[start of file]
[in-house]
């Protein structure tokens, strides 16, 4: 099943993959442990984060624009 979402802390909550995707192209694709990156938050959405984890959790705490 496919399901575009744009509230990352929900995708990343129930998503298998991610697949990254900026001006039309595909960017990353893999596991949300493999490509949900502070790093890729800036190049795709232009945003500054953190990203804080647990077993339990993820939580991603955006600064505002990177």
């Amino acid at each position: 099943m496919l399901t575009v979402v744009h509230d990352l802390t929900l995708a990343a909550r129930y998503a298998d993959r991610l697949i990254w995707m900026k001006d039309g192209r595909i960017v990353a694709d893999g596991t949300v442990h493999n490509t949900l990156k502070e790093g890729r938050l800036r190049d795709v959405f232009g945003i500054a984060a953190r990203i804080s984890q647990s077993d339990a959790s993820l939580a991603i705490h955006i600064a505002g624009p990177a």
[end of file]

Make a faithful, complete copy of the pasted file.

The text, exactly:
[in-house]
């Protein structure tokens, strides 16, 4: 099943993959442990984060624009 979402802390909550995707192209694709990156938050959405984890959790705490 496919399901575009744009509230990352929900995708990343129930998503298998991610697949990254900026001006039309595909960017990353893999596991949300493999490509949900502070790093890729800036190049795709232009945003500054953190990203804080647990077993339990993820939580991603955006600064505002990177």
């Amino acid at each position: 099943m496919l399901t575009v979402v744009h509230d990352l802390t929900l995708a990343a909550r129930y998503a298998d993959r991610l697949i990254w995707m900026k001006d039309g192209r595909i960017v990353a694709d893999g596991t949300v442990h493999n490509t949900l990156k502070e790093g890729r938050l800036r190049d795709v959405f232009g945003i500054a984060a953190r990203i804080s984890q647990s077993d339990a959790s993820l939580a991603i705490h955006i600064a505002g624009p990177a």